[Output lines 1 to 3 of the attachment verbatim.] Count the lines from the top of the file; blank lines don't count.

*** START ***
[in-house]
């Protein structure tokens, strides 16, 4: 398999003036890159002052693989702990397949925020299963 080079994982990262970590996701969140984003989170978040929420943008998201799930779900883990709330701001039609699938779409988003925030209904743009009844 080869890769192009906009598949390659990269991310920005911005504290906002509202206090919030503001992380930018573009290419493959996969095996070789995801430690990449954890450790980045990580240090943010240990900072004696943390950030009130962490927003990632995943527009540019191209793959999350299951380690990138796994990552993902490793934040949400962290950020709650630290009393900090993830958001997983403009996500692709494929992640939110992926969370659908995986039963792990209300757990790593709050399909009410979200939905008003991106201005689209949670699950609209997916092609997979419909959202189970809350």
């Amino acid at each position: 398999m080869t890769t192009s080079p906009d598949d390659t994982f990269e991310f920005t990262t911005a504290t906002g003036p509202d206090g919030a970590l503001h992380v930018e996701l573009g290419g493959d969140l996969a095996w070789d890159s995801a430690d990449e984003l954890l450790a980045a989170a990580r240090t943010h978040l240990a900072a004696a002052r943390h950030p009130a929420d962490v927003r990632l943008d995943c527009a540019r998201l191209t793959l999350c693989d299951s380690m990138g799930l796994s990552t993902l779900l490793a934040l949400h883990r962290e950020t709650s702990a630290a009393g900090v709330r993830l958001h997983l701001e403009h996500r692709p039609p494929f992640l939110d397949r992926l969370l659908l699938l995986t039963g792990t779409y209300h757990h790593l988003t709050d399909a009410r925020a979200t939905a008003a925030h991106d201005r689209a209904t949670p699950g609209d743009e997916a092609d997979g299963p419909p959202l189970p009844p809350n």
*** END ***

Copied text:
[in-house]
């Protein structure tokens, strides 16, 4: 398999003036890159002052693989702990397949925020299963 080079994982990262970590996701969140984003989170978040929420943008998201799930779900883990709330701001039609699938779409988003925030209904743009009844 080869890769192009906009598949390659990269991310920005911005504290906002509202206090919030503001992380930018573009290419493959996969095996070789995801430690990449954890450790980045990580240090943010240990900072004696943390950030009130962490927003990632995943527009540019191209793959999350299951380690990138796994990552993902490793934040949400962290950020709650630290009393900090993830958001997983403009996500692709494929992640939110992926969370659908995986039963792990209300757990790593709050399909009410979200939905008003991106201005689209949670699950609209997916092609997979419909959202189970809350």
């Amino acid at each position: 398999m080869t890769t192009s080079p906009d598949d390659t994982f990269e991310f920005t990262t911005a504290t906002g003036p509202d206090g919030a970590l503001h992380v930018e996701l573009g290419g493959d969140l996969a095996w070789d890159s995801a430690d990449e984003l954890l450790a980045a989170a990580r240090t943010h978040l240990a900072a004696a002052r943390h950030p009130a929420d962490v927003r990632l943008d995943c527009a540019r998201l191209t793959l999350c693989d299951s380690m990138g799930l796994s990552t993902l779900l490793a934040l949400h883990r962290e950020t709650s702990a630290a009393g900090v709330r993830l958001h997983l701001e403009h996500r692709p039609p494929f992640l939110d397949r992926l969370l659908l699938l995986t039963g792990t779409y209300h757990h790593l988003t709050d399909a009410r925020a979200t939905a008003a925030h991106d201005r689209a209904t949670p699950g609209d743009e997916a092609d997979g299963p419909p959202l189970p009844p809350n």